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Thursday, June 17, 2021

On DE&I, Fundsters Suggest Listening Up

Reported by Andrew Lusk

"What will your 'corporate culture' look like next year?" A trio of senior fundsters and an industry recruiter tackled that question this afternoon during a session, "Evolution of Corporate Culture" on day two of Nicsa's inaugural diversity, equity, and inclusion-centered conference: the 2021 virtual Fearless Leadership Symposium.

Susan Ruth "Sue" Thompson
State Street Global Advisors
Head of Americas ETF Distribution for SPDR ETFs
"Subconscious biases and micro-messaging are something we are all guilty of, in a way," says George Wilbanks, managing partner at Wilbanks Partners, who also moderated the session, Evolution of Corporate Culture. "Those affect the people around us who might have a different worldview, a different set of basic life lessons and assumptions."

Sue Thompson, head of SPDR ETF distribution in the Americas at State Street Global Advisors (SSGA), says, "One of the things that we often say in distribution is that you have two ears and one mouth. Use them in that proportion."

"There's nothing more important than, and there's no substitute for, listening," she continues. "And I mean really listening; ask people how they're feeling, and ask them, 'How can I be a better ally to you?' I encourage companies to adopt unconscious, or subconscious bias training, which ultimately needs to be followed up on with honest conversations."

Thompson notes that the State Street team has curated a list of ten successful tactics to combat racism and inequality within their firm, including increased representation of underrepresented groups, especially Black and Latinx candidates, as well as maintaining programs committed to developing internal talent. Asset stewardship, increased representation on boards, and moments of quiet reflection also make the list.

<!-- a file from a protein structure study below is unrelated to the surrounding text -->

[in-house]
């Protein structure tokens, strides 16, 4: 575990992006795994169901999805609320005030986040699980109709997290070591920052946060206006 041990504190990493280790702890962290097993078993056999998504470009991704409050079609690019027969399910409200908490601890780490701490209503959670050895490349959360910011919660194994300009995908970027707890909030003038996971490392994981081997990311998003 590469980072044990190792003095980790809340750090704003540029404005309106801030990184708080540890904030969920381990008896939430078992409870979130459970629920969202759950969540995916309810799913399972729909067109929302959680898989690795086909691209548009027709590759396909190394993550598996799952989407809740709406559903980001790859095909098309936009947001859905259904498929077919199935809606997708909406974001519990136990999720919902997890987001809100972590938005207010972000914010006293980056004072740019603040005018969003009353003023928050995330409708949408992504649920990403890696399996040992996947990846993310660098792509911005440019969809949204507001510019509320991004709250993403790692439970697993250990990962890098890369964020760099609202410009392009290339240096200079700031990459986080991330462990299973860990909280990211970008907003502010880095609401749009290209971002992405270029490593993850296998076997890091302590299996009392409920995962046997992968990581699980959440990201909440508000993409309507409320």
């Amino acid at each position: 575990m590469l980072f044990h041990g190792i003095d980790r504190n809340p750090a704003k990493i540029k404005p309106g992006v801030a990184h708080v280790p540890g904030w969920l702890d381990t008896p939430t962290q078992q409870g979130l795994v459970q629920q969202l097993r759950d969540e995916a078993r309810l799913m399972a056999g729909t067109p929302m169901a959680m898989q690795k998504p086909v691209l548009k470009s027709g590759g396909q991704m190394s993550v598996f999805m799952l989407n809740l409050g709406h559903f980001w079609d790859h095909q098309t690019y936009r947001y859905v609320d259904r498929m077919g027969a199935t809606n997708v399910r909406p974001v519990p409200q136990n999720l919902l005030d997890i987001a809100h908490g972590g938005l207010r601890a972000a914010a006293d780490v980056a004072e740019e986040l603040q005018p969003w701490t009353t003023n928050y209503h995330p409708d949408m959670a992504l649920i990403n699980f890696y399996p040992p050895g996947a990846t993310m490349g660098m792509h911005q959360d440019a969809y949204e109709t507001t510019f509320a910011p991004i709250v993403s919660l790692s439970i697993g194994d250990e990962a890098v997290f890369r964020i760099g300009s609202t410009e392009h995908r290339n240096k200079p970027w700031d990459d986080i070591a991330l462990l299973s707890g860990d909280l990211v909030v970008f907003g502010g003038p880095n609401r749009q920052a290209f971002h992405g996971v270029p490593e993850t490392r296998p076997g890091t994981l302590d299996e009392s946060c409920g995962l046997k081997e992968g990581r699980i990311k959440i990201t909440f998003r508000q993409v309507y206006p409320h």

J. Womack, managing director in investment products and services at SEI, adds, "Companies can miss the mark in following through. Part of the reason they start with gender and race is because that's where they have the most complete set of data. It's easy to start there, but where [companies] can fall short is in measuring and putting together initiatives."

"We need to focus on inclusion broadly," Womack adds. "Companies really need to try and create space for their employees to be authentic and feel that they can totally commit and bring their whole selves to work. You'll get more engagement, increased loyalty, and lower turnover."

Later in the session, Wilbanks asks Womack if DE&I is, "essentially, merging with a firm's branding," to which Womack replies, "In many ways yes, and I think, as corporations, we talk about values [often] but want to actually internalize what it means to be authentic."

Paul Zettl, head of global marketing and chief marketing officer at Cohen and Steers, notes that the team at his last firm, T. Rowe Price, set up LGBTQ+ working groups as a part of a business resource group initiative in 2017, which, he says, followed a mission of "creating an environment where anyone can bring their authentic selves to work."

"T. Rowe also had a smart framework for its BRGs, one which really allowed us to think about the commercial, career, community, and cultural aspects of [our identities]."

Zettl says BRGs can also serve as guiding councils on research initiatives, allyship programs, and outreach to underrepresented clients. "Creating that safe place where any question can be asked is ... crucial." 

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